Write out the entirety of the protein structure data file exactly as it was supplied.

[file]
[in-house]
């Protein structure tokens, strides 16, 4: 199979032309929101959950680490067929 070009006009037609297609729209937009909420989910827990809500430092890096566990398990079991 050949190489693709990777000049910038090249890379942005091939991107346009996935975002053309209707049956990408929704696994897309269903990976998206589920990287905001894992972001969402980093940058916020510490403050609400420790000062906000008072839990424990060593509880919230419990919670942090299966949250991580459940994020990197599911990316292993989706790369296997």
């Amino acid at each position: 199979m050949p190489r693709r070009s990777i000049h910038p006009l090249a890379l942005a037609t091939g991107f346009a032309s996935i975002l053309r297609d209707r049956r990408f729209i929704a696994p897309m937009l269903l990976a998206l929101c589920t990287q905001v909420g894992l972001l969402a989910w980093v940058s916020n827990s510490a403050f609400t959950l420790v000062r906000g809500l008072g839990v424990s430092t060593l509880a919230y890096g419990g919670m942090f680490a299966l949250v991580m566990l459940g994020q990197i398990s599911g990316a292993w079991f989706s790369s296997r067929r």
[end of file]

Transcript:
[in-house]
């Protein structure tokens, strides 16, 4: 199979032309929101959950680490067929 070009006009037609297609729209937009909420989910827990809500430092890096566990398990079991 050949190489693709990777000049910038090249890379942005091939991107346009996935975002053309209707049956990408929704696994897309269903990976998206589920990287905001894992972001969402980093940058916020510490403050609400420790000062906000008072839990424990060593509880919230419990919670942090299966949250991580459940994020990197599911990316292993989706790369296997």
């Amino acid at each position: 199979m050949p190489r693709r070009s990777i000049h910038p006009l090249a890379l942005a037609t091939g991107f346009a032309s996935i975002l053309r297609d209707r049956r990408f729209i929704a696994p897309m937009l269903l990976a998206l929101c589920t990287q905001v909420g894992l972001l969402a989910w980093v940058s916020n827990s510490a403050f609400t959950l420790v000062r906000g809500l008072g839990v424990s430092t060593l509880a919230y890096g419990g919670m942090f680490a299966l949250v991580m566990l459940g994020q990197i398990s599911g990316a292993w079991f989706s790369s296997r067929r």